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Jacob":1d3do78q said:
Doesn't need to be literally flat (unless you are struggling with jigs :roll: )
No need to struggle with jigs - just use them. :D :D :D

I don't think it could be a black Arkansas (with greenish hue...). Both colour and texture are quite different. A brief confirmatory glance at "Natural 19th and Early 20th Century Sharpening Stones and Hones" from TATHS confirms that Charnley Forest is the most likely.

BugBear
 

jimi43

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mickthetree":2r2w1umj said:
jimi43":2r2w1umj said:
I have a bit of a thing for old hones...
just hones Jim? :wink: :wink: :wink:
Ah...yes...you mean the ancient tool "museum" do you Mick...

I would accept "minder" or "curator" but shy away from "the other c word"....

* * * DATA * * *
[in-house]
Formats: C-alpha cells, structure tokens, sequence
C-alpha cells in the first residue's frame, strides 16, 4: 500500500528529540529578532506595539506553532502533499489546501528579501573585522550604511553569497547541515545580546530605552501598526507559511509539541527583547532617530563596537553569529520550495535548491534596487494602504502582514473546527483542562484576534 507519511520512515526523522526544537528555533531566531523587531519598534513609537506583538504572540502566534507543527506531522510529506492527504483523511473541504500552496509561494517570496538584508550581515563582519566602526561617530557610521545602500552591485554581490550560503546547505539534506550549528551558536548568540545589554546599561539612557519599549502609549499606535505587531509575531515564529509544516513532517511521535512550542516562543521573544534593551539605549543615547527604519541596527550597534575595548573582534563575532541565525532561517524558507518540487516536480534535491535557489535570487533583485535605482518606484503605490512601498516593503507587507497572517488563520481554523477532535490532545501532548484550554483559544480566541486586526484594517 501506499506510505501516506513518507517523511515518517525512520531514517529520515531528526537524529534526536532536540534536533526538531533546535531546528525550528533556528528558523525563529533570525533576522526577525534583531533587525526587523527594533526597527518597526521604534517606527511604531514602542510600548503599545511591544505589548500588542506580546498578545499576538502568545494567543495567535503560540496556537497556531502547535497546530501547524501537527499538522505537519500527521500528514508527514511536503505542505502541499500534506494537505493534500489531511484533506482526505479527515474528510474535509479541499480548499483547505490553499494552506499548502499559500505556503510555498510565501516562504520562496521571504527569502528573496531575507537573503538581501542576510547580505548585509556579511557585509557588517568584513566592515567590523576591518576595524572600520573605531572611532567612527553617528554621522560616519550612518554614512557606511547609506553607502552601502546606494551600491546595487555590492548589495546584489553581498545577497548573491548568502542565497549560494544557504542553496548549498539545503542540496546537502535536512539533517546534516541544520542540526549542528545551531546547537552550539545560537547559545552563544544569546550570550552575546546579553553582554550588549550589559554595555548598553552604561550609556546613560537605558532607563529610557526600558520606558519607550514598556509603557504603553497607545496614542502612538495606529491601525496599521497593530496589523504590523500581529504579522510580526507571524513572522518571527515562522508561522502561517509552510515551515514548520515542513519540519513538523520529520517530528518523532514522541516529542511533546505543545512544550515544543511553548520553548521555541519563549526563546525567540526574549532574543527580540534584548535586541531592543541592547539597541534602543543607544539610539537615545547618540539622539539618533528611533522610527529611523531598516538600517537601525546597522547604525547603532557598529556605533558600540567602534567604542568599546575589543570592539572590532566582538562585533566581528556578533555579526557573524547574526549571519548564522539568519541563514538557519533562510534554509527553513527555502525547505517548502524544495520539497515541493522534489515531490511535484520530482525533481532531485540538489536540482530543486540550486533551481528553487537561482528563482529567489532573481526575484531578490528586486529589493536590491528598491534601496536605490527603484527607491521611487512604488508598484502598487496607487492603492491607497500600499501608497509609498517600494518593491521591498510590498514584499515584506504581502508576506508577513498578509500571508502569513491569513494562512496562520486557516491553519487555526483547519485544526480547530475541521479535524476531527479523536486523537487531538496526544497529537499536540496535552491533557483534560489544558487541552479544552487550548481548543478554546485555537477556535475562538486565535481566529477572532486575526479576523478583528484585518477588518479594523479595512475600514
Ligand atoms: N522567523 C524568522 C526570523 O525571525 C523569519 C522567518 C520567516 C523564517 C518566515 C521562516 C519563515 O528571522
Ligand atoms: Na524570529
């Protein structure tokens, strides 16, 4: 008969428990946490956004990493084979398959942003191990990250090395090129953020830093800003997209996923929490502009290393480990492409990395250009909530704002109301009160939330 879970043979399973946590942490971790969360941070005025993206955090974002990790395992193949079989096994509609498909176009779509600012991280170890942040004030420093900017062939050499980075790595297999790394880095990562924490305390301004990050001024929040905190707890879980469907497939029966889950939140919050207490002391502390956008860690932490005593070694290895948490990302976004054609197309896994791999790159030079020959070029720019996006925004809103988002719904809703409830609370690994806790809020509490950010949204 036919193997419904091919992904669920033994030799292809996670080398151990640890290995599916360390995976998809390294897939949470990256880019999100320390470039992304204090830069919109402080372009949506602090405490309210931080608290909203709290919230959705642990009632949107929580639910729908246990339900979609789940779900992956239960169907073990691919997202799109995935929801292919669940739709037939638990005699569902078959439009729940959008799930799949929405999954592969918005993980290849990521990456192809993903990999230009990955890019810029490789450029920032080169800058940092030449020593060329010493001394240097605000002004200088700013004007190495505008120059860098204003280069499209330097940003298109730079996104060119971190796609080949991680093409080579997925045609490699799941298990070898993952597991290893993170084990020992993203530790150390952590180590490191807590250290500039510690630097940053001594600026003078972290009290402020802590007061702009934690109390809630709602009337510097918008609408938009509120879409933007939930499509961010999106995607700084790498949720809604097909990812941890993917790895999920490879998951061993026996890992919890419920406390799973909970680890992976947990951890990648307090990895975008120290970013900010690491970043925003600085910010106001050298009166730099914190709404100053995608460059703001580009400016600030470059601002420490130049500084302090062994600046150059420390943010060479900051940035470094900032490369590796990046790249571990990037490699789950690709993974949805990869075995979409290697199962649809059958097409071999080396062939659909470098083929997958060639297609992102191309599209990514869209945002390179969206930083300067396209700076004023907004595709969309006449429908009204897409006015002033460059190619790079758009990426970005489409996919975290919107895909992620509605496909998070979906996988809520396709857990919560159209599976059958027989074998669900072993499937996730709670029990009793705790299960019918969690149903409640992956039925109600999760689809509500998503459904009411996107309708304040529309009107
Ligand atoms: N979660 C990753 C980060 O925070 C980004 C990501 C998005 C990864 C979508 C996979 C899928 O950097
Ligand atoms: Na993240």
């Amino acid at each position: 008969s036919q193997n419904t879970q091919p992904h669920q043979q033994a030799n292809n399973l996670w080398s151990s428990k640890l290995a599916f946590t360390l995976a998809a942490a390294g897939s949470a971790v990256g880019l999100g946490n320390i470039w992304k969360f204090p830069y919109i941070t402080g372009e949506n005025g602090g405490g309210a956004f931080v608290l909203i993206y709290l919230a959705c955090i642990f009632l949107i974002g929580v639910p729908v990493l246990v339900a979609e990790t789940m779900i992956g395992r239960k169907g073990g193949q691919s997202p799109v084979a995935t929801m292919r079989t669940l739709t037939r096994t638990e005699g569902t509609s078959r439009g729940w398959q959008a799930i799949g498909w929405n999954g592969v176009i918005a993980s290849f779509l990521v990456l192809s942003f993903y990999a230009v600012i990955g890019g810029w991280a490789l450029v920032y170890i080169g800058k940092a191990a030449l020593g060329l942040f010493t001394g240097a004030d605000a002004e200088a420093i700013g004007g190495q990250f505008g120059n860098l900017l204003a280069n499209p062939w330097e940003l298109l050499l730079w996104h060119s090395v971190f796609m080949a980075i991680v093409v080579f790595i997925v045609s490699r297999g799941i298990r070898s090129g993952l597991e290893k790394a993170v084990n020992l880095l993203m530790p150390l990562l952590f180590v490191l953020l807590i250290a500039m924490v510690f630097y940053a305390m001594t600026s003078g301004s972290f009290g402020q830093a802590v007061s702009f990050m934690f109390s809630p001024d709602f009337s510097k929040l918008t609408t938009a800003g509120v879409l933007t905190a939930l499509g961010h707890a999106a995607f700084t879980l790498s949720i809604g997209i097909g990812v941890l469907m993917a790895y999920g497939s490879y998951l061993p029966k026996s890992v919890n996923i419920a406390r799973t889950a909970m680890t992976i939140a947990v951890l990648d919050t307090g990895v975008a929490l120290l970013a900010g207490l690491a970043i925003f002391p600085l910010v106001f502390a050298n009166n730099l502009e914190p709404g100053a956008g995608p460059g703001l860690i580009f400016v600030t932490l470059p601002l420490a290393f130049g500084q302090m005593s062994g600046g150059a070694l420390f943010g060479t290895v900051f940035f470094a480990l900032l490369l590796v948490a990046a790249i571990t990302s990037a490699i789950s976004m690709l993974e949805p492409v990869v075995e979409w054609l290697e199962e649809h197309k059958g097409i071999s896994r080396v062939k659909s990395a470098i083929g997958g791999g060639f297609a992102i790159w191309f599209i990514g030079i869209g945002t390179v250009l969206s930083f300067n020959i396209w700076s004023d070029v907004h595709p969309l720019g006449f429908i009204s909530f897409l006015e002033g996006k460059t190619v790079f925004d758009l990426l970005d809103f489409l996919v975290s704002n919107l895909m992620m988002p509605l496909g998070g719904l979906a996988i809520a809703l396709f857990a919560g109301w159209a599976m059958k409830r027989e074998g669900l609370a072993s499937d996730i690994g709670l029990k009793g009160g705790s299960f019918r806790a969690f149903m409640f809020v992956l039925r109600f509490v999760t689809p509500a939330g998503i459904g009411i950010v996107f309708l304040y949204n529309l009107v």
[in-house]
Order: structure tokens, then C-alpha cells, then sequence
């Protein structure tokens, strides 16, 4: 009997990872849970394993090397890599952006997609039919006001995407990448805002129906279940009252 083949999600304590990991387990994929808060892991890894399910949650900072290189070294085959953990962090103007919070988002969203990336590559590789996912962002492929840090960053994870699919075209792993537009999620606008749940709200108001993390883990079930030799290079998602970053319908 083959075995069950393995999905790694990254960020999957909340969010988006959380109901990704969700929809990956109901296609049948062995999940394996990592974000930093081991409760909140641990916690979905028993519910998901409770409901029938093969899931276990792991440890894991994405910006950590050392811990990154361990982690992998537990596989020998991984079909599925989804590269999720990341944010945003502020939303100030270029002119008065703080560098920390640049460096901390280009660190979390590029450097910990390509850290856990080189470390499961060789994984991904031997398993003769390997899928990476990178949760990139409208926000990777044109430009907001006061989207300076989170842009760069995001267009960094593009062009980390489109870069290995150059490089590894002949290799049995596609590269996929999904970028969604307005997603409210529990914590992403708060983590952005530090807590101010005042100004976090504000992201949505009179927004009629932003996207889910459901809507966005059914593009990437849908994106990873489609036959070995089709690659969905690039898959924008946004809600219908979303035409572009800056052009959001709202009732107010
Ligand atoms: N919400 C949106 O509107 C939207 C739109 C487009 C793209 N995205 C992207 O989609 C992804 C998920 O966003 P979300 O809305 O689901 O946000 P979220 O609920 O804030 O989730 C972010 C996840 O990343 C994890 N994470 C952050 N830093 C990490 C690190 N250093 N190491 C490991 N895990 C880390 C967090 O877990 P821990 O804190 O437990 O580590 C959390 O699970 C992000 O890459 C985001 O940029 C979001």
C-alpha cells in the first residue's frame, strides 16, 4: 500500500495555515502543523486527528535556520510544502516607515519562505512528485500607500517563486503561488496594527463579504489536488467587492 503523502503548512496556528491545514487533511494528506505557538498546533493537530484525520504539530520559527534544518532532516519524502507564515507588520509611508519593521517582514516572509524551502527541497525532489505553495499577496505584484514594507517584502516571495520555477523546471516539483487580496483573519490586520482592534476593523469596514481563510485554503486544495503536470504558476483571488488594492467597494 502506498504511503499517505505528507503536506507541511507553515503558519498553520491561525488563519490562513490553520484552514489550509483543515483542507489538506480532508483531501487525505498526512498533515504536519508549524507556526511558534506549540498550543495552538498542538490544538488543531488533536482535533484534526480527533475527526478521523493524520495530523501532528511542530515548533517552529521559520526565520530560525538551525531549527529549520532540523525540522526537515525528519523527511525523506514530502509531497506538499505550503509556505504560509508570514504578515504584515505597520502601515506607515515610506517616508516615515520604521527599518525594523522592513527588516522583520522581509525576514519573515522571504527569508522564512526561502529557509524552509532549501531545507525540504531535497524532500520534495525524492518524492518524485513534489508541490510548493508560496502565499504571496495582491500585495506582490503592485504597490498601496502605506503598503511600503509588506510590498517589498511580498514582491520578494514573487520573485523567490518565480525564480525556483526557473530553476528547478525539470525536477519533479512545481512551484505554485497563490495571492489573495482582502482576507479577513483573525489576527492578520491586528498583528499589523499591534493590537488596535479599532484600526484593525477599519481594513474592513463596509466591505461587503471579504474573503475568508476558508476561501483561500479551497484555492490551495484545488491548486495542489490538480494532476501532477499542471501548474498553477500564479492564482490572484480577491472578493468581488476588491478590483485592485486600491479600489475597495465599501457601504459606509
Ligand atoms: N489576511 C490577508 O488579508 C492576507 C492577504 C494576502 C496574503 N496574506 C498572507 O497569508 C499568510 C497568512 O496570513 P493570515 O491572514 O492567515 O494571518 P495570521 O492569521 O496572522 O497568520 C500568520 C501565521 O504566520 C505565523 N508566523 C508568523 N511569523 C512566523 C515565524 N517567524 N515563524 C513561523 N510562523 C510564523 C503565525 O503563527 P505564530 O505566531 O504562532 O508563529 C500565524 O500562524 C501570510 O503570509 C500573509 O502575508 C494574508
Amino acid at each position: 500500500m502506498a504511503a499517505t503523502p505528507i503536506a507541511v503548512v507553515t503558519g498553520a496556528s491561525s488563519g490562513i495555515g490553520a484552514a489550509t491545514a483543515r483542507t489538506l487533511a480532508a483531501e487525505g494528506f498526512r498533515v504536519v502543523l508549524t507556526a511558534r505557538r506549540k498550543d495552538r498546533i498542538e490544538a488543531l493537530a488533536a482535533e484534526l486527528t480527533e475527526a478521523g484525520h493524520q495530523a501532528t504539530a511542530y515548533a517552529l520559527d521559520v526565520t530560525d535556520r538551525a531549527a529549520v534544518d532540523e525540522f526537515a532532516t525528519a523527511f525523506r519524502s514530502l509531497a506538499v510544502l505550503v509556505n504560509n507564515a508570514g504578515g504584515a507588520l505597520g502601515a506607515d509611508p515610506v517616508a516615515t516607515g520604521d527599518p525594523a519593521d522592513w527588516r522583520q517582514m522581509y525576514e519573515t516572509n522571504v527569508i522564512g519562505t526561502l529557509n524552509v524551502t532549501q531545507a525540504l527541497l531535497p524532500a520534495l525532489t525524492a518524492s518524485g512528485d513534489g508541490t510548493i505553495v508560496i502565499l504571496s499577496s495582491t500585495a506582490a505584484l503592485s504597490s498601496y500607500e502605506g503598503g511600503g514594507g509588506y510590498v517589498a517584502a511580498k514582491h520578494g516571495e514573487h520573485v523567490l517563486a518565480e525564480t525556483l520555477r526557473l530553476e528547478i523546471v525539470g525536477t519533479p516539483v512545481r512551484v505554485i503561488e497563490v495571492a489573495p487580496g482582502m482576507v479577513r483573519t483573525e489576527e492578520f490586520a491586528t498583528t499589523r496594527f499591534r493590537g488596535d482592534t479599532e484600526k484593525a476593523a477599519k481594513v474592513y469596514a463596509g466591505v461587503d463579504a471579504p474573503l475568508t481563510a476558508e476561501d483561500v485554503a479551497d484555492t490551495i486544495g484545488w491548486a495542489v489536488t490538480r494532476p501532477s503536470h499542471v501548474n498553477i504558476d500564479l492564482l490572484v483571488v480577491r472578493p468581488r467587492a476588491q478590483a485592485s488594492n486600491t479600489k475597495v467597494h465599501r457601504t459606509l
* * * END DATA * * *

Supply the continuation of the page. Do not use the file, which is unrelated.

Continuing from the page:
Have to keep up the pretence!! :mrgreen:

I have a Black Arkansas BB and it is um....black...strangely...so that is what leads me to think Charnleywood.....but I must say here that it is extremely difficult to work out the origin of hones....without provenance or a label or box with the name on it.

My Yellow Lake hone for instance:



....a Welsh "slate", is indistinguishable from other Welsh slates or indeed...some Arkansas stones but the clue is in the size....and shape...oh...and it's written on the box! :mrgreen:

Very often...the stone is removed from the packaging/labels and set in a homemade box...and then it becomes virtually anonymous...known only to a long-dead owner.